By writing complete stories.

Don’t worry if they suck to begin with. You’ll get better. Much better. So long as you stick to your goal of Becoming a Professional Writer, believe in yourself, and never, ever, EVER give up, you’ll be just fine. Actually, let me place further emphasis on that:


Guess what? You’re awesome. Deal with it.

That pesky “failure” thing? Embrace it. Make it your bitch. See, failure is a critical tool—without it, we’d never know what we’re doing wrong (or right, for that matter). It’s part of a learning curve that every writer must trek across.

Clear, honest feedback is your friend. Banish that ego. Toss the fragile sense of pride. Of course you want to hear nothing but glowing praise for the story you’ve spent months and months writing. But that’s not how it works.

Let people read your work. Listen to their feedback. Digest it. Think about how it can be used to make your writing better. More professional. Then go write some more.

Feedback and constructive criticism aren’t just for rookie writers, either. The creative process should be an ever-evolving entity; the moment you stop and deem yourself “complete” as a writer should be closely followed by your career derailing and plummeting into a deep, detestable, ego-encrusted abyss. Always strive to improve. Never neglect an opportunity to learn something new.

This is why good editors make writers seem better, but great editors go one step further by actually making them better.


And be a delightful bastard/enchanting lady while doing so. Talk to people. Make new friends. Establish working relationships. Network. Don't get tanked at the bar and behave like a nob. Comics is a relatively small industry; gossip spreads like wildfire. Alcohol-fueled proclamations of untold greatness are not well received. People remember this stuff. Not least if the belligerent broadcaster comes swaddled in a pair of soiled, stinky trousers...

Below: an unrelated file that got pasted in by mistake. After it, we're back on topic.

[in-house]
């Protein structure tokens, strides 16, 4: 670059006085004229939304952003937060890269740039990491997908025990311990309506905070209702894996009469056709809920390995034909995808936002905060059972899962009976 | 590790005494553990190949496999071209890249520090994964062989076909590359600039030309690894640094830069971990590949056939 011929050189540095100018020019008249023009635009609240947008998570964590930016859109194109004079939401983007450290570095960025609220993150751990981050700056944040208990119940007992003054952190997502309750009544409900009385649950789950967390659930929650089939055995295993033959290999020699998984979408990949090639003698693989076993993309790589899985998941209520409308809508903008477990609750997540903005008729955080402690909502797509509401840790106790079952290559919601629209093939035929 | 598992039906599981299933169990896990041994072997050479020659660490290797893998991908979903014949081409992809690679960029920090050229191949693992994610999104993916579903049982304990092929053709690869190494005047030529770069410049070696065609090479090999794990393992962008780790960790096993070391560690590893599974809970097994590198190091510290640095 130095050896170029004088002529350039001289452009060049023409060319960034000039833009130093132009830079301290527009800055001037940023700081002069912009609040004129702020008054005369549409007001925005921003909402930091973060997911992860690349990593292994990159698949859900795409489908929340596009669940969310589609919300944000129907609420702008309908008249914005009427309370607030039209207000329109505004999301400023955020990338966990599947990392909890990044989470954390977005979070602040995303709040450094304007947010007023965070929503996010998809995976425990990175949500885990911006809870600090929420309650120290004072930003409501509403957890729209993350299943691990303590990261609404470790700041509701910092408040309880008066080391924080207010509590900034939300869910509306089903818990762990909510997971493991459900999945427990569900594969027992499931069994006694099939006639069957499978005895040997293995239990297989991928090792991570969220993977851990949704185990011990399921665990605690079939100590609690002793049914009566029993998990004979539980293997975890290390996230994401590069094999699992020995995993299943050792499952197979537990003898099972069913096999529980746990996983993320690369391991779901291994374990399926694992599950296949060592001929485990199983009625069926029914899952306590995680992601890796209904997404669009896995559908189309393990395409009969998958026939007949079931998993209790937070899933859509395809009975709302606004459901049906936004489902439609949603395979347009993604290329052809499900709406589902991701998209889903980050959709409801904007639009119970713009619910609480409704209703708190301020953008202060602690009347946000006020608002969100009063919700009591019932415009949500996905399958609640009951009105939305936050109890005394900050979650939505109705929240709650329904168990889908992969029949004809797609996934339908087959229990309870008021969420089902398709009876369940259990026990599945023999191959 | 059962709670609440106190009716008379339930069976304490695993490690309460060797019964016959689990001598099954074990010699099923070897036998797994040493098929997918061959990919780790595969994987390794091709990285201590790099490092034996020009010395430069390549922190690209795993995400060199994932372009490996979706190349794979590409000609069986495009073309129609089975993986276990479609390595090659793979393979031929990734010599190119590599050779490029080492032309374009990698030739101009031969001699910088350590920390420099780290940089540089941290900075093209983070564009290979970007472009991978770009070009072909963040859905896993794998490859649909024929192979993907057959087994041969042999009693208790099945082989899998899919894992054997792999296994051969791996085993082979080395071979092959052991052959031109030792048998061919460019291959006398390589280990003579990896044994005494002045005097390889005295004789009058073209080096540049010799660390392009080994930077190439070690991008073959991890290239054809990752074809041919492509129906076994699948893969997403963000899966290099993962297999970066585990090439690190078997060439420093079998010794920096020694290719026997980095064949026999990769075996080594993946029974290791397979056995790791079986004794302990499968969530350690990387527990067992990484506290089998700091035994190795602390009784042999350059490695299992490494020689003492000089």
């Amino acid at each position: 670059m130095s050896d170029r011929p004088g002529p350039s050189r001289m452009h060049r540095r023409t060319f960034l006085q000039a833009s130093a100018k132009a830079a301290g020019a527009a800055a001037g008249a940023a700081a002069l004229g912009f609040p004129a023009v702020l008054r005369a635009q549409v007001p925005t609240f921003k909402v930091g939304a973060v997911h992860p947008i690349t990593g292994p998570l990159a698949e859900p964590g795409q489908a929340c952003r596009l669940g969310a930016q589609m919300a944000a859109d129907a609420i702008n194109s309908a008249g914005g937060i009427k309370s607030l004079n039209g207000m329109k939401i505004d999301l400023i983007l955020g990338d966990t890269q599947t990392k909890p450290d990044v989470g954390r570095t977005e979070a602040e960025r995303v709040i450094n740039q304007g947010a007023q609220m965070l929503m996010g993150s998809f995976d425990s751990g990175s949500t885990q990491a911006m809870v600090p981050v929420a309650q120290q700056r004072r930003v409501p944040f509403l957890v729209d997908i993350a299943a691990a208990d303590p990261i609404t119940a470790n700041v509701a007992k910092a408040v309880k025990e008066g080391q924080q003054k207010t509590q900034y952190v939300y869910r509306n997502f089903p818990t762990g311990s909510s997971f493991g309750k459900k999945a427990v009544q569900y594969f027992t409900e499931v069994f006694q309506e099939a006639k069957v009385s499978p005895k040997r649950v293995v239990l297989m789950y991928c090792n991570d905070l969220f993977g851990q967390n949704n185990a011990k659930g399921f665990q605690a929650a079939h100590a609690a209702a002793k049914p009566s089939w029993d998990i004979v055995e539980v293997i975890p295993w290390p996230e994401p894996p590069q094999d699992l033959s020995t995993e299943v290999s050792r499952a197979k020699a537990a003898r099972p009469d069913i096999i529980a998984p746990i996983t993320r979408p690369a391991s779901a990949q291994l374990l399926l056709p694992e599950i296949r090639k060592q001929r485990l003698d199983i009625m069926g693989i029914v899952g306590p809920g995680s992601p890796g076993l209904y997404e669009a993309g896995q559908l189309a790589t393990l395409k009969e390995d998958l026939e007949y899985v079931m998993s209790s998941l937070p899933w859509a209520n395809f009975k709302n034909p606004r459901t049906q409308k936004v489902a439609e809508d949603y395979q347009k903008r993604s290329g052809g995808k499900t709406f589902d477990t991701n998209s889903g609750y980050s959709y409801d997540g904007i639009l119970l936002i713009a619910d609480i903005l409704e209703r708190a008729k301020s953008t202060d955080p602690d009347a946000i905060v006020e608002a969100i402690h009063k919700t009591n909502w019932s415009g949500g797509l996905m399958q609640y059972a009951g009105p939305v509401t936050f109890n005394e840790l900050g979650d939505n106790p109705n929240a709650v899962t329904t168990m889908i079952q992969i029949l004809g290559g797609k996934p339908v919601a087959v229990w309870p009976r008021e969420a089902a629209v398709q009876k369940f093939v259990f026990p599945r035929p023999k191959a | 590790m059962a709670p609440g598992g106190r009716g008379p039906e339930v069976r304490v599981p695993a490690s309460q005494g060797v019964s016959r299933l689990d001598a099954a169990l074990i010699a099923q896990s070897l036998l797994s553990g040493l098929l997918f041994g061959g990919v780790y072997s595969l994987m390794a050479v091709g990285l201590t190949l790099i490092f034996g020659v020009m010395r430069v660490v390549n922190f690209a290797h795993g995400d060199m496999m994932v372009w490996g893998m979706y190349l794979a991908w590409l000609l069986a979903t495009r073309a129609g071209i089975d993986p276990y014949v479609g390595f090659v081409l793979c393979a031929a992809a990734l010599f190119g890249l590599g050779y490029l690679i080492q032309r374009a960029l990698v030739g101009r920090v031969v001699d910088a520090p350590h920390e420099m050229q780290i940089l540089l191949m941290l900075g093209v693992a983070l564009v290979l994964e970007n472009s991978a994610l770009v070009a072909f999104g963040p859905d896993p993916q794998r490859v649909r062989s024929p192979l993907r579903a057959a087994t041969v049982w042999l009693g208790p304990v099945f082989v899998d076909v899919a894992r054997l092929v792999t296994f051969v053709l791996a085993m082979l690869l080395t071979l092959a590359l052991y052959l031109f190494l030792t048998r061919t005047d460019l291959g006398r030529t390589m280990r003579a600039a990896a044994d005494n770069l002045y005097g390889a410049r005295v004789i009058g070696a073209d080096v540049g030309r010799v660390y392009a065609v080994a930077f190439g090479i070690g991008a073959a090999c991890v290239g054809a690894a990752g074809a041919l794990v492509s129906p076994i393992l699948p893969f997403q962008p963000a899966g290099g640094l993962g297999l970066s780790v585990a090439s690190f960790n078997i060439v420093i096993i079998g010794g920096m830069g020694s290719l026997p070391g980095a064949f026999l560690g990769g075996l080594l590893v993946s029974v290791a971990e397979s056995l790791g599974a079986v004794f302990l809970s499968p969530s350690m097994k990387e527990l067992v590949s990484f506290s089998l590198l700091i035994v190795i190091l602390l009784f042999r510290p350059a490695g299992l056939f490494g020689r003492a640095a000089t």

(I actually witnessed this. Like, for real. And to my knowledge, Mr. Poopy Pants has not been seen nor heard from since.) 

And remember: Nobody owes you anything. Chatting to an editor, publisher, whoever doesn’t mean you’re suddenly entitled to a sweet new writing gig. Establishing communication—though important—is just another step towards Becoming a Professional Writer.

Be cool. Interesting. Professional. You want people to take you seriously. Perhaps someone will offer to read your work. Maybe they won’t. Regardless, be the guy/gal people want to be talking to, not about.

That's the end of my ranting for now. Plenty there for you to process. (Not least those apocalyptic trousers.) But there's more where this came from, and at least some of it is worth waiting for. Hey, I speak from experience! Some of it good, other stuff…well, experience nonetheless.

And of course, my advice is merely, well, advice. A suggested series of guidelines. Make of 'em what you will; after all, there’s no magical formula for becoming a successful hotshot writer. Everybody does it in their own unique, wonderful way. But I guarantee at least one big consistency:

Real writers do one helluva lot of writing.

Ben McCool is a NYC-based writer who has worked for a variety of publishers, including Marvel, DC Comics, Image Comics, Cryptozoic Entertainment and IDW.